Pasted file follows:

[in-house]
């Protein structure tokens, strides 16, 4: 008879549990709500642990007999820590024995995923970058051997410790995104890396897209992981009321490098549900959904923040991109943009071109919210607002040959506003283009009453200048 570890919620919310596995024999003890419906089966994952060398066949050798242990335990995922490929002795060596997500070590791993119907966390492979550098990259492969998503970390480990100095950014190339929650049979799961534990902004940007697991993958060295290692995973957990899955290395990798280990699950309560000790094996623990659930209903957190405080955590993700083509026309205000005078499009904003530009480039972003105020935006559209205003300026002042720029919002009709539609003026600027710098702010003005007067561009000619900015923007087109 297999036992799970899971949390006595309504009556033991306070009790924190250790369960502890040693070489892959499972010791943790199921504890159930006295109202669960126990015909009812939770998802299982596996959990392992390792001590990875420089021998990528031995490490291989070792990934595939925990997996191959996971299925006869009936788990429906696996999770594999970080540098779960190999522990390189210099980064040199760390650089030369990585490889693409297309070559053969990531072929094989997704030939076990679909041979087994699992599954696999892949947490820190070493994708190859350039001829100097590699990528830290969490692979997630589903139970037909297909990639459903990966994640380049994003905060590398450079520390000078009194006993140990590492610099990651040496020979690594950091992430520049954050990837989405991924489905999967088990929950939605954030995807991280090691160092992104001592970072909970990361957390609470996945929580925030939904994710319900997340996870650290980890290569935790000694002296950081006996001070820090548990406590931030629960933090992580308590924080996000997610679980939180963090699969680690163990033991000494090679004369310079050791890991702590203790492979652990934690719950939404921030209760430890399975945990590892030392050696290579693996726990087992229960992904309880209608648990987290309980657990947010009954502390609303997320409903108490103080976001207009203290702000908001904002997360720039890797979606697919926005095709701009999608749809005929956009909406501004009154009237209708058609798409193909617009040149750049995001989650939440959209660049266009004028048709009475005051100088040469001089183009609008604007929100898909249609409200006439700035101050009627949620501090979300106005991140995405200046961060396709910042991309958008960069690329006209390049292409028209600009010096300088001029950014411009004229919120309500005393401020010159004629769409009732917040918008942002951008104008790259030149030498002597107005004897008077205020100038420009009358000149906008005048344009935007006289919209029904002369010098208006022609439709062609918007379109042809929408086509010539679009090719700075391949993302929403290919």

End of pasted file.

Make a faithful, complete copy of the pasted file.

[in-house]
């Protein structure tokens, strides 16, 4: 008879549990709500642990007999820590024995995923970058051997410790995104890396897209992981009321490098549900959904923040991109943009071109919210607002040959506003283009009453200048 570890919620919310596995024999003890419906089966994952060398066949050798242990335990995922490929002795060596997500070590791993119907966390492979550098990259492969998503970390480990100095950014190339929650049979799961534990902004940007697991993958060295290692995973957990899955290395990798280990699950309560000790094996623990659930209903957190405080955590993700083509026309205000005078499009904003530009480039972003105020935006559209205003300026002042720029919002009709539609003026600027710098702010003005007067561009000619900015923007087109 297999036992799970899971949390006595309504009556033991306070009790924190250790369960502890040693070489892959499972010791943790199921504890159930006295109202669960126990015909009812939770998802299982596996959990392992390792001590990875420089021998990528031995490490291989070792990934595939925990997996191959996971299925006869009936788990429906696996999770594999970080540098779960190999522990390189210099980064040199760390650089030369990585490889693409297309070559053969990531072929094989997704030939076990679909041979087994699992599954696999892949947490820190070493994708190859350039001829100097590699990528830290969490692979997630589903139970037909297909990639459903990966994640380049994003905060590398450079520390000078009194006993140990590492610099990651040496020979690594950091992430520049954050990837989405991924489905999967088990929950939605954030995807991280090691160092992104001592970072909970990361957390609470996945929580925030939904994710319900997340996870650290980890290569935790000694002296950081006996001070820090548990406590931030629960933090992580308590924080996000997610679980939180963090699969680690163990033991000494090679004369310079050791890991702590203790492979652990934690719950939404921030209760430890399975945990590892030392050696290579693996726990087992229960992904309880209608648990987290309980657990947010009954502390609303997320409903108490103080976001207009203290702000908001904002997360720039890797979606697919926005095709701009999608749809005929956009909406501004009154009237209708058609798409193909617009040149750049995001989650939440959209660049266009004028048709009475005051100088040469001089183009609008604007929100898909249609409200006439700035101050009627949620501090979300106005991140995405200046961060396709910042991309958008960069690329006209390049292409028209600009010096300088001029950014411009004229919120309500005393401020010159004629769409009732917040918008942002951008104008790259030149030498002597107005004897008077205020100038420009009358000149906008005048344009935007006289919209029904002369010098208006022609439709062609918007379109042809929408086509010539679009090719700075391949993302929403290919």